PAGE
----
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    Oil giant Saudi Aramco posts 19% drop in first-quarter profit

    An offshore drilling platform stands in shallow waters at the Manifa offshore oilfield, operated by Saudi Aramco, in Manifa, Saudi Arabia, on Wednesday, Oct. 3, 2018.

    Simon Dawson | Bloomberg | Getty Images

    DUBAI, United Arab Emirates — Saudi state oil giant Aramco on Tuesday reported a 19% drop in its first-quarter earnings, recording net income of $31.9 billion down from $39.5 billion the previous year amid falling oil prices.

    Analysts expected to see a dip in net profit this quarter compared to the previous year, as inflation and rising interest rates pressure global demand and stoke fears of a recession. Still, Aramco’s net income beat expectations of $30.5 billion, which was forecast by Reuters analysts. The company’s net profit was up 3.75% from the fourth quarter.

    Aramco’s first-quarter dividend, which was increased in the fourth quarter to $19.5 billion, will be paid in the second quarter, the company said. It reported its quarterly cash flow from operating activities at $39.6 billion.

    Aramco CEO Amin Nasser emphasized the value of its downstream strategy, which has seen it invest heavily in petrochemical and other operations.

    “We are leveraging cutting-edge technologies to increase liquids-to-chemicals capacity and meet anticipated demand for petrochemical products,” Nasser said.

    Nasser stressed the continued importance of hydrocarbons for the world’s energy needs, adding that “we believe oil and gas will remain critical components of the global energy mix for the foreseeable future.”

    He said the company is “moving forward” with its capacity expansion, and that its “long-term outlook remains unchanged.”

    Aramco, which is the world’s largest oil exporter, posted a record net income of $161.1 billion for 2022 in March, up by 46.5% over the year.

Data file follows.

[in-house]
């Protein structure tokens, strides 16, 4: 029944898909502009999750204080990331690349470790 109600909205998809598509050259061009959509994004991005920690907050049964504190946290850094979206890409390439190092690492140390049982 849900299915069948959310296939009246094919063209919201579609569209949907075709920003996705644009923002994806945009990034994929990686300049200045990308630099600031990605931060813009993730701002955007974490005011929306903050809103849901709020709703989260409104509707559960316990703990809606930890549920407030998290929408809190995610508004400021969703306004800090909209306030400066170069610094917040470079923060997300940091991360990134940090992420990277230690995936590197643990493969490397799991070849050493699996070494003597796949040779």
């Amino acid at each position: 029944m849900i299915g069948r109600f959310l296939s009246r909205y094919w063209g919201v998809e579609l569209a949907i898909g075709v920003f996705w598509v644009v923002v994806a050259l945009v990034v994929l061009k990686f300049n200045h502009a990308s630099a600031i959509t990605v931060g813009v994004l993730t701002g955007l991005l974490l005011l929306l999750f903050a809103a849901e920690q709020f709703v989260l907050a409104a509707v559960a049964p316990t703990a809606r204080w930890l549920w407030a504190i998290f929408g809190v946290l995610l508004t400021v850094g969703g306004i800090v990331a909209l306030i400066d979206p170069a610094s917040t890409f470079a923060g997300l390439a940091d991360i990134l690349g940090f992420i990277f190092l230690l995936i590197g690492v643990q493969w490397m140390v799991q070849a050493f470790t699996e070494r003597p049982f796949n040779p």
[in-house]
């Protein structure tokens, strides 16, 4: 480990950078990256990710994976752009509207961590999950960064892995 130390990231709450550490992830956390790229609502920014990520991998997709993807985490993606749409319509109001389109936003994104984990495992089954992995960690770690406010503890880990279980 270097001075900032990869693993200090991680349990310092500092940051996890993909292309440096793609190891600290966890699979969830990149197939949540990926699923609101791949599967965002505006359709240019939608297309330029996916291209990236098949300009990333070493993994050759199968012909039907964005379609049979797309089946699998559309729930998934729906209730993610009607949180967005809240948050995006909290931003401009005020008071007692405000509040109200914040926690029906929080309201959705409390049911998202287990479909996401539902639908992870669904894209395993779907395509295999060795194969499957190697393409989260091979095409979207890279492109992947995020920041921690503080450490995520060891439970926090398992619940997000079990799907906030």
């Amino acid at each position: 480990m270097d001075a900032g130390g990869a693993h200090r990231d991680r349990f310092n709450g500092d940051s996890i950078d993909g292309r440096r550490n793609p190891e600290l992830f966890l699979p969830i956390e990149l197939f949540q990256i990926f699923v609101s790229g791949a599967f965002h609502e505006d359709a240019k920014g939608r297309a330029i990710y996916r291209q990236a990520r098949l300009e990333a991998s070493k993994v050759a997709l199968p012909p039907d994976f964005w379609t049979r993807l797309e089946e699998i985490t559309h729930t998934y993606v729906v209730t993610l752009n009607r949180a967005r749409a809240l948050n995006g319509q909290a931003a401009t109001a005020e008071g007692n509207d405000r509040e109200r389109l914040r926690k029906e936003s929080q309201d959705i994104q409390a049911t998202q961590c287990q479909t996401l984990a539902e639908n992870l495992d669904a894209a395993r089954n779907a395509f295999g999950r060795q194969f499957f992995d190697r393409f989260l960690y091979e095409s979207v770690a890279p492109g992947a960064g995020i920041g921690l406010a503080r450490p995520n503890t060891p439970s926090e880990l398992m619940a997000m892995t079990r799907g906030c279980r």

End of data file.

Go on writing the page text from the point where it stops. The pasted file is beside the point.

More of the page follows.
Falling oil prices

    Saudi Arabia’s Basic Industries Corporation (SABIC), which is one of the world’s largest petrochemical companies and is 70% owned by Aramco, this month saw its first-quarter net profit plunge 90% and warned that margins would remain under pressure amid new capacities, rising interest rates and uncertainty over global growth.

    Oil and gas prices surged at the start of 2022, with Western sanctions on Russia following its full-scale invasion of Ukraine steadily tightening access to crude supplies. But this year, so far, is telling a different story for prices.

    The price of international oil benchmark Brent crude is down 9% year-to-date and down more than 17% year-on-year. That fall stems from a combination of economic concerns.

    Earlier this month, the U.S. Federal Reserve hiked interest rates by a quarter of a percentage point, raising investors’ concerns that slower economic growth could dent energy demand.

    “Pressure from anti-inflationary action undertaken by both the U.S. Fed and the ECB [European Central Bank], have resulted in lackluster demand growth for most of the OECD, with recession risks lying ahead,” Citi’s global head of commodities research Ed Morse wrote in a note this week.

    — CNBC’s Lee Ying Shan contributed to this report.

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